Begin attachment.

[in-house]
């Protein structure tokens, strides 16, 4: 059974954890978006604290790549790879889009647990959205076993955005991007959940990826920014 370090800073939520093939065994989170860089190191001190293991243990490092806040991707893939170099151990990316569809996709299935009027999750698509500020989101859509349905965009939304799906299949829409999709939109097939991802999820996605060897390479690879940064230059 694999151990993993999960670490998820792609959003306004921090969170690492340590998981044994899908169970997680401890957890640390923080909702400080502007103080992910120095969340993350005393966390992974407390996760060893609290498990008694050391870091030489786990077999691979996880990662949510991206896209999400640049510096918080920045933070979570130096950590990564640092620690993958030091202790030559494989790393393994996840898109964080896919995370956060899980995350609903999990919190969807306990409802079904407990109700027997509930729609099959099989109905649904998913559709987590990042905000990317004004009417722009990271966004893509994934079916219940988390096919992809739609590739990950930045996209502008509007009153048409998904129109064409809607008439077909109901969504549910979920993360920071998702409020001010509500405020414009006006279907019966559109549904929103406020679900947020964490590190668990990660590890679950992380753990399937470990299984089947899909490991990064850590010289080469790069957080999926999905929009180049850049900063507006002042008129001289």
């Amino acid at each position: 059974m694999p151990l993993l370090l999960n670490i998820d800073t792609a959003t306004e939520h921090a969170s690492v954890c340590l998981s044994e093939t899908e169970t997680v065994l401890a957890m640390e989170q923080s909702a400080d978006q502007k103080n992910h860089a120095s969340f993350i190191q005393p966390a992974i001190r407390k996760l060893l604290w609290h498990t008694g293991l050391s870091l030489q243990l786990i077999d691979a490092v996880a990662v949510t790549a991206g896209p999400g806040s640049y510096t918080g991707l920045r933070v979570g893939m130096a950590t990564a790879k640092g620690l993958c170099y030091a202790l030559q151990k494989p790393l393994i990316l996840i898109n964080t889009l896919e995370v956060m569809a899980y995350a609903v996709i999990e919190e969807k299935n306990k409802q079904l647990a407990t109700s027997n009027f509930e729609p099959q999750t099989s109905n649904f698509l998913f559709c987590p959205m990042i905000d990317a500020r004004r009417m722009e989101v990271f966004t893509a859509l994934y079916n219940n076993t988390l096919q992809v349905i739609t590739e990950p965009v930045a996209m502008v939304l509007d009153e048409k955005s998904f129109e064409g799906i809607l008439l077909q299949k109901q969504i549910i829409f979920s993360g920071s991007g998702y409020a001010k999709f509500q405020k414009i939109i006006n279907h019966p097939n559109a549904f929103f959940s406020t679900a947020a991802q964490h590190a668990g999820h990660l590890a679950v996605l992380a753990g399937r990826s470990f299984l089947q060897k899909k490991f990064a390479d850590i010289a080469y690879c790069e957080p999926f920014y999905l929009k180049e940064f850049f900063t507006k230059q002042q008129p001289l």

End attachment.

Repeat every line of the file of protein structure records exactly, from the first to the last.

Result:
[in-house]
């Protein structure tokens, strides 16, 4: 059974954890978006604290790549790879889009647990959205076993955005991007959940990826920014 370090800073939520093939065994989170860089190191001190293991243990490092806040991707893939170099151990990316569809996709299935009027999750698509500020989101859509349905965009939304799906299949829409999709939109097939991802999820996605060897390479690879940064230059 694999151990993993999960670490998820792609959003306004921090969170690492340590998981044994899908169970997680401890957890640390923080909702400080502007103080992910120095969340993350005393966390992974407390996760060893609290498990008694050391870091030489786990077999691979996880990662949510991206896209999400640049510096918080920045933070979570130096950590990564640092620690993958030091202790030559494989790393393994996840898109964080896919995370956060899980995350609903999990919190969807306990409802079904407990109700027997509930729609099959099989109905649904998913559709987590990042905000990317004004009417722009990271966004893509994934079916219940988390096919992809739609590739990950930045996209502008509007009153048409998904129109064409809607008439077909109901969504549910979920993360920071998702409020001010509500405020414009006006279907019966559109549904929103406020679900947020964490590190668990990660590890679950992380753990399937470990299984089947899909490991990064850590010289080469790069957080999926999905929009180049850049900063507006002042008129001289």
């Amino acid at each position: 059974m694999p151990l993993l370090l999960n670490i998820d800073t792609a959003t306004e939520h921090a969170s690492v954890c340590l998981s044994e093939t899908e169970t997680v065994l401890a957890m640390e989170q923080s909702a400080d978006q502007k103080n992910h860089a120095s969340f993350i190191q005393p966390a992974i001190r407390k996760l060893l604290w609290h498990t008694g293991l050391s870091l030489q243990l786990i077999d691979a490092v996880a990662v949510t790549a991206g896209p999400g806040s640049y510096t918080g991707l920045r933070v979570g893939m130096a950590t990564a790879k640092g620690l993958c170099y030091a202790l030559q151990k494989p790393l393994i990316l996840i898109n964080t889009l896919e995370v956060m569809a899980y995350a609903v996709i999990e919190e969807k299935n306990k409802q079904l647990a407990t109700s027997n009027f509930e729609p099959q999750t099989s109905n649904f698509l998913f559709c987590p959205m990042i905000d990317a500020r004004r009417m722009e989101v990271f966004t893509a859509l994934y079916n219940n076993t988390l096919q992809v349905i739609t590739e990950p965009v930045a996209m502008v939304l509007d009153e048409k955005s998904f129109e064409g799906i809607l008439l077909q299949k109901q969504i549910i829409f979920s993360g920071s991007g998702y409020a001010k999709f509500q405020k414009i939109i006006n279907h019966p097939n559109a549904f929103f959940s406020t679900a947020a991802q964490h590190a668990g999820h990660l590890a679950v996605l992380a753990g399937r990826s470990f299984l089947q060897k899909k490991f990064a390479d850590i010289a080469y690879c790069e957080p999926f920014y999905l929009k180049e940064f850049f900063t507006k230059q002042q008129p001289l």